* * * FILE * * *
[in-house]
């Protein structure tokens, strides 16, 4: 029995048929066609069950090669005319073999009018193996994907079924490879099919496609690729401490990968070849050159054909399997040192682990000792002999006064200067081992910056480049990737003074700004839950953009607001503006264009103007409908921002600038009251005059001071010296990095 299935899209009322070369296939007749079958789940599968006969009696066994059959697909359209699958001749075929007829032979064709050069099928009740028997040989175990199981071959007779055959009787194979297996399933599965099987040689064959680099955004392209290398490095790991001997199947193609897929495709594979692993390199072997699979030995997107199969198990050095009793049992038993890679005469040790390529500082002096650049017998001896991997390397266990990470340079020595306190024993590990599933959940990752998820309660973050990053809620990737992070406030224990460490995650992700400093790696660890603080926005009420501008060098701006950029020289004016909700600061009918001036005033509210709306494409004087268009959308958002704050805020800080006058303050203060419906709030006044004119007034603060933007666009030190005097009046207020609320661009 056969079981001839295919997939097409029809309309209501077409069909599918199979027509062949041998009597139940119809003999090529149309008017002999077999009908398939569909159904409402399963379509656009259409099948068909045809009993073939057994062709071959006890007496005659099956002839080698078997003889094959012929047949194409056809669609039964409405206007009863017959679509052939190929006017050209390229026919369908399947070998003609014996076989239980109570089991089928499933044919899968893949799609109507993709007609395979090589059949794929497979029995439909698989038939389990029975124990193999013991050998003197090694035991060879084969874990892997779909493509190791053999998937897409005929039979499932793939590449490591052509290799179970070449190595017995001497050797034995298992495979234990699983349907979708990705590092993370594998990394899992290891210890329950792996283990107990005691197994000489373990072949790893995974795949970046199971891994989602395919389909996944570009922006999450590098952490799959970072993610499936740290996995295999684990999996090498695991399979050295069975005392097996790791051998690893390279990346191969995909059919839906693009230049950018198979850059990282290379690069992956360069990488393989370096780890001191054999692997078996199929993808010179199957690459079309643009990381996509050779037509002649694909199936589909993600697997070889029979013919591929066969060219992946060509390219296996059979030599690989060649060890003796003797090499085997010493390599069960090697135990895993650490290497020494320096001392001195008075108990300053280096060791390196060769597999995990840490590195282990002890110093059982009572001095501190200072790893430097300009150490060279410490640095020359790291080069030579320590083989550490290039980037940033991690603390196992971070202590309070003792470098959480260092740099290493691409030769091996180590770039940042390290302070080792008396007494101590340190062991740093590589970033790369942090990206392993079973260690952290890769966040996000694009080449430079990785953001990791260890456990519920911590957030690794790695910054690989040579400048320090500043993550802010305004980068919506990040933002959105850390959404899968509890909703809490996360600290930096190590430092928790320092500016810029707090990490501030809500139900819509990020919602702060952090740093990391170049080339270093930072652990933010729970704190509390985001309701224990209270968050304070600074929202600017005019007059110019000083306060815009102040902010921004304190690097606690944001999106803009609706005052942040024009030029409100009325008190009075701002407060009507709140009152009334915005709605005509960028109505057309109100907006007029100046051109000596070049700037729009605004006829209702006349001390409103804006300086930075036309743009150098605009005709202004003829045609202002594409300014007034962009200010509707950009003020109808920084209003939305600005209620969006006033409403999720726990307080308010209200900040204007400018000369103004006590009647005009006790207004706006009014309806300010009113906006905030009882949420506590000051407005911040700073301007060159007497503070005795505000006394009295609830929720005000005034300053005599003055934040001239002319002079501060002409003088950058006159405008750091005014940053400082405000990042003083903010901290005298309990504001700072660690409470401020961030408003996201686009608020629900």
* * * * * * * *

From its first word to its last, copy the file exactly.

[in-house]
């Protein structure tokens, strides 16, 4: 029995048929066609069950090669005319073999009018193996994907079924490879099919496609690729401490990968070849050159054909399997040192682990000792002999006064200067081992910056480049990737003074700004839950953009607001503006264009103007409908921002600038009251005059001071010296990095 299935899209009322070369296939007749079958789940599968006969009696066994059959697909359209699958001749075929007829032979064709050069099928009740028997040989175990199981071959007779055959009787194979297996399933599965099987040689064959680099955004392209290398490095790991001997199947193609897929495709594979692993390199072997699979030995997107199969198990050095009793049992038993890679005469040790390529500082002096650049017998001896991997390397266990990470340079020595306190024993590990599933959940990752998820309660973050990053809620990737992070406030224990460490995650992700400093790696660890603080926005009420501008060098701006950029020289004016909700600061009918001036005033509210709306494409004087268009959308958002704050805020800080006058303050203060419906709030006044004119007034603060933007666009030190005097009046207020609320661009 056969079981001839295919997939097409029809309309209501077409069909599918199979027509062949041998009597139940119809003999090529149309008017002999077999009908398939569909159904409402399963379509656009259409099948068909045809009993073939057994062709071959006890007496005659099956002839080698078997003889094959012929047949194409056809669609039964409405206007009863017959679509052939190929006017050209390229026919369908399947070998003609014996076989239980109570089991089928499933044919899968893949799609109507993709007609395979090589059949794929497979029995439909698989038939389990029975124990193999013991050998003197090694035991060879084969874990892997779909493509190791053999998937897409005929039979499932793939590449490591052509290799179970070449190595017995001497050797034995298992495979234990699983349907979708990705590092993370594998990394899992290891210890329950792996283990107990005691197994000489373990072949790893995974795949970046199971891994989602395919389909996944570009922006999450590098952490799959970072993610499936740290996995295999684990999996090498695991399979050295069975005392097996790791051998690893390279990346191969995909059919839906693009230049950018198979850059990282290379690069992956360069990488393989370096780890001191054999692997078996199929993808010179199957690459079309643009990381996509050779037509002649694909199936589909993600697997070889029979013919591929066969060219992946060509390219296996059979030599690989060649060890003796003797090499085997010493390599069960090697135990895993650490290497020494320096001392001195008075108990300053280096060791390196060769597999995990840490590195282990002890110093059982009572001095501190200072790893430097300009150490060279410490640095020359790291080069030579320590083989550490290039980037940033991690603390196992971070202590309070003792470098959480260092740099290493691409030769091996180590770039940042390290302070080792008396007494101590340190062991740093590589970033790369942090990206392993079973260690952290890769966040996000694009080449430079990785953001990791260890456990519920911590957030690794790695910054690989040579400048320090500043993550802010305004980068919506990040933002959105850390959404899968509890909703809490996360600290930096190590430092928790320092500016810029707090990490501030809500139900819509990020919602702060952090740093990391170049080339270093930072652990933010729970704190509390985001309701224990209270968050304070600074929202600017005019007059110019000083306060815009102040902010921004304190690097606690944001999106803009609706005052942040024009030029409100009325008190009075701002407060009507709140009152009334915005709605005509960028109505057309109100907006007029100046051109000596070049700037729009605004006829209702006349001390409103804006300086930075036309743009150098605009005709202004003829045609202002594409300014007034962009200010509707950009003020109808920084209003939305600005209620969006006033409403999720726990307080308010209200900040204007400018000369103004006590009647005009006790207004706006009014309806300010009113906006905030009882949420506590000051407005911040700073301007060159007497503070005795505000006394009295609830929720005000005034300053005599003055934040001239002319002079501060002409003088950058006159405008750091005014940053400082405000990042003083903010901290005298309990504001700072660690409470401020961030408003996201686009608020629900």